Turning 25: Things Fall Apart by The Roots

Marcus J. Moore wrote in a review for Pitchfork in August 2016:

Things Fall Apart artworkIn 1999, the Roots were in limbo. The Philadelphia hip-hop band had released three critically acclaimed albums but were still considered something of a novelty act, featuring a big guy with a big Afro on drums (?uestlove), a sharp but unshowy MC (Black Thought), two beatboxers (Rahzel and Scratch), and a stellar live show—all anomalies in the gilded age of Puff Daddy and the million-dollar sample clearance. The Roots had by this time amassed a faithful cult following, but none of it translated to mainstream success. They were selling more records and slowly moving beyond their dedicated base of jazz and traditional rap purists, but their career wasn’t headed anywhere in particular.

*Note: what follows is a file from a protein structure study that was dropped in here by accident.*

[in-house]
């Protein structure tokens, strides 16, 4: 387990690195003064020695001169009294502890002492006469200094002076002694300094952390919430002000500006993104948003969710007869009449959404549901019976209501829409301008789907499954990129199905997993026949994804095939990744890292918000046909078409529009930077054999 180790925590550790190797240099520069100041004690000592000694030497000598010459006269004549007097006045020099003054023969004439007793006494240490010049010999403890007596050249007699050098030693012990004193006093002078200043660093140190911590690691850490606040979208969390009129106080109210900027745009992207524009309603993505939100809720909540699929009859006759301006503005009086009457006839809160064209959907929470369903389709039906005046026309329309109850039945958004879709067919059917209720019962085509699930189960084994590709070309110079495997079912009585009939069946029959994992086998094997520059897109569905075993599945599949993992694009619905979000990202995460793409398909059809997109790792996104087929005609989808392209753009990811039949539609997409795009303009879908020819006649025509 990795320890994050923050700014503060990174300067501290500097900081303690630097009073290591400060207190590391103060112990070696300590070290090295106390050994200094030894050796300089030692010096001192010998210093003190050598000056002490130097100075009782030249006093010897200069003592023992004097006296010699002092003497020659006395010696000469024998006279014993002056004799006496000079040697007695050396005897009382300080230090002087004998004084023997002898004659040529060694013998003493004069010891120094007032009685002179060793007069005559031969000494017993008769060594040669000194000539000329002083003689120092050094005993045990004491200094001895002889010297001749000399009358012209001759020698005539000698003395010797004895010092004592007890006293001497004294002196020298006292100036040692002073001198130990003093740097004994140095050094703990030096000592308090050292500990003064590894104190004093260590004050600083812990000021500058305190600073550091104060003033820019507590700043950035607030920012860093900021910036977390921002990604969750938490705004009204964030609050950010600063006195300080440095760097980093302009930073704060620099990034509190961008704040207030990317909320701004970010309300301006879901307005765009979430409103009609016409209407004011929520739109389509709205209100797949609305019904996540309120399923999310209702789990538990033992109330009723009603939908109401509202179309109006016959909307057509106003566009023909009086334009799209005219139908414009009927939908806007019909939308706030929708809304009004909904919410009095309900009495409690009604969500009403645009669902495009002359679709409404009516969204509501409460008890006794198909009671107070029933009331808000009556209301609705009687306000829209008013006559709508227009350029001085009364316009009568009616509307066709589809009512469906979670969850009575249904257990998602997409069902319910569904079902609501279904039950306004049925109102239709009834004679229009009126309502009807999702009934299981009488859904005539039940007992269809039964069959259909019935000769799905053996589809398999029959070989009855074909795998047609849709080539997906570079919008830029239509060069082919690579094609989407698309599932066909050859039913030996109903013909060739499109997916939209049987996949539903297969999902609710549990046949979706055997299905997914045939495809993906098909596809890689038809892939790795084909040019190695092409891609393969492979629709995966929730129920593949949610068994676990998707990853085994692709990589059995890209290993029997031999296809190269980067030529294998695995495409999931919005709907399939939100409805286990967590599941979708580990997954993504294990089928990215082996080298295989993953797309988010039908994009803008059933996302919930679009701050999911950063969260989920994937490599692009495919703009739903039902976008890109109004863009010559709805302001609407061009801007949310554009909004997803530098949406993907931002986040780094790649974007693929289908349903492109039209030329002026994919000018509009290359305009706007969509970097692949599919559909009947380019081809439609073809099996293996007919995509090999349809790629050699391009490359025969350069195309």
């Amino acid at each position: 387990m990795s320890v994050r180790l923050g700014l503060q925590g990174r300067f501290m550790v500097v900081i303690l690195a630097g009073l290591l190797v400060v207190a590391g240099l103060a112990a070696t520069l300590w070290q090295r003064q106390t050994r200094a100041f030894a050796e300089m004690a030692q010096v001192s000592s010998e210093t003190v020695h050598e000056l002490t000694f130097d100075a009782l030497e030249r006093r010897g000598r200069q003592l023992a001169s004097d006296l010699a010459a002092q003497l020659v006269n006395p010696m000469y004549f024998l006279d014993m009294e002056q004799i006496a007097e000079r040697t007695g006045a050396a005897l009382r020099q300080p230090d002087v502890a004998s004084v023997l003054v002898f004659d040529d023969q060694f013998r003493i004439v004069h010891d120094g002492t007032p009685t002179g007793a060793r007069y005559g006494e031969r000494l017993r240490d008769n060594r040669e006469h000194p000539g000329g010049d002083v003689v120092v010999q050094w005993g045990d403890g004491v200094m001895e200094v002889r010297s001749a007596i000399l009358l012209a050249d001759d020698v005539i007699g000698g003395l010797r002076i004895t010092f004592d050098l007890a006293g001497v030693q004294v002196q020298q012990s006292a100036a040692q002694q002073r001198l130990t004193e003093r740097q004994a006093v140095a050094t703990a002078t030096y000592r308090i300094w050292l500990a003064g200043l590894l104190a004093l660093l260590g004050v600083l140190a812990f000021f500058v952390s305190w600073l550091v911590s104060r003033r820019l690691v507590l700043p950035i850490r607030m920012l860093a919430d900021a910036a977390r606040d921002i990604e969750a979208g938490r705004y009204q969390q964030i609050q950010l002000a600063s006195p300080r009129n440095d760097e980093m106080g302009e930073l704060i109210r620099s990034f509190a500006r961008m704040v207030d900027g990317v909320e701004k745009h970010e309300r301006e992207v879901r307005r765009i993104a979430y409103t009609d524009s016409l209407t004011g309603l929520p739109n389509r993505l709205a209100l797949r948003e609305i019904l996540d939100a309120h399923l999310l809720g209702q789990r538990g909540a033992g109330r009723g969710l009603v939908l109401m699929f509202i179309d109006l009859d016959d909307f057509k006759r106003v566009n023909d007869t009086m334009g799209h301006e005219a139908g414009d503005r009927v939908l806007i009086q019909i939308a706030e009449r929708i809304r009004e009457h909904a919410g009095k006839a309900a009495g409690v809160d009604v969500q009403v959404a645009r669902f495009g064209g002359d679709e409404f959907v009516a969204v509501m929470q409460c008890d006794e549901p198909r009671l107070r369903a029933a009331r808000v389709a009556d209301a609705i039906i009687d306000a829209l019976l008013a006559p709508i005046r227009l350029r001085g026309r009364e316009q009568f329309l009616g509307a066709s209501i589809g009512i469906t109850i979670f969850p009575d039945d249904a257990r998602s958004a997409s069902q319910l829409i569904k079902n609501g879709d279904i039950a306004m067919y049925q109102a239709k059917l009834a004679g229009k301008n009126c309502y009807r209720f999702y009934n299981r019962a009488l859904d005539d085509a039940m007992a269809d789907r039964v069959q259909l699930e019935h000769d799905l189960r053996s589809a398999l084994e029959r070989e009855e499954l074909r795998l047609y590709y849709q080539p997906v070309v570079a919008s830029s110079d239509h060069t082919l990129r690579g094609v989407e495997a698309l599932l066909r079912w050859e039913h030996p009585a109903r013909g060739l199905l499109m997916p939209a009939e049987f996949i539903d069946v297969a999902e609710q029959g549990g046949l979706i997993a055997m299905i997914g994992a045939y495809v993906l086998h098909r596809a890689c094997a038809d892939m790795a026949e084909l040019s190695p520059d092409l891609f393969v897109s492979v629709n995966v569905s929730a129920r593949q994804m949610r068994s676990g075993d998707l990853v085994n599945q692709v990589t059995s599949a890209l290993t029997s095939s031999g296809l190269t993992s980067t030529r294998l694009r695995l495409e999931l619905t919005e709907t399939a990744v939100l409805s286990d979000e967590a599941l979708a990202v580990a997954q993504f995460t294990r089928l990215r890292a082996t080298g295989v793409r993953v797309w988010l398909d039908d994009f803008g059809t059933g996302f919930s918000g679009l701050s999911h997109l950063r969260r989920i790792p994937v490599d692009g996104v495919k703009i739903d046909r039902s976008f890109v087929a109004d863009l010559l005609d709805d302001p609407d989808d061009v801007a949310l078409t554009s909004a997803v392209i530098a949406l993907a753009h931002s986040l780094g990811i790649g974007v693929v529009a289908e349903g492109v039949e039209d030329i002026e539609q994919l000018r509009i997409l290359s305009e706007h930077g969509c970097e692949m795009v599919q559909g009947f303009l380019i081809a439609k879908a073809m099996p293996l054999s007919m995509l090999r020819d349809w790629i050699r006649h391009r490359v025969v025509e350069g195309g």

Reflecting these tensions, the Roots opened their fourth studio album, Things Fall Apart, with dialogue from a scene from Spike Lee’s 1990 film, Mo’ Better Blues, in which characters Bleek Gilliam and Shadow Henderson—played by Denzel Washington and Wesley Snipes, respectively—debate the state of jazz music. Gilliam doesn’t want to sacrifice his creative vision to pander to crowds, and he thinks black people should come to his shows simply because he’s making black art. “That’s bullshit,” Henderson quips. “The people don’t come because you grandiose motherfuckers don’t play shit that they like.” The clip seemed to acknowledge the Roots’ reputation: They were too smart for their own good, too self-aware, and they were getting in their own way. It was as if, from the very beginning, the band sought to be misunderstood, to find somewhere to hide from the mainstream.

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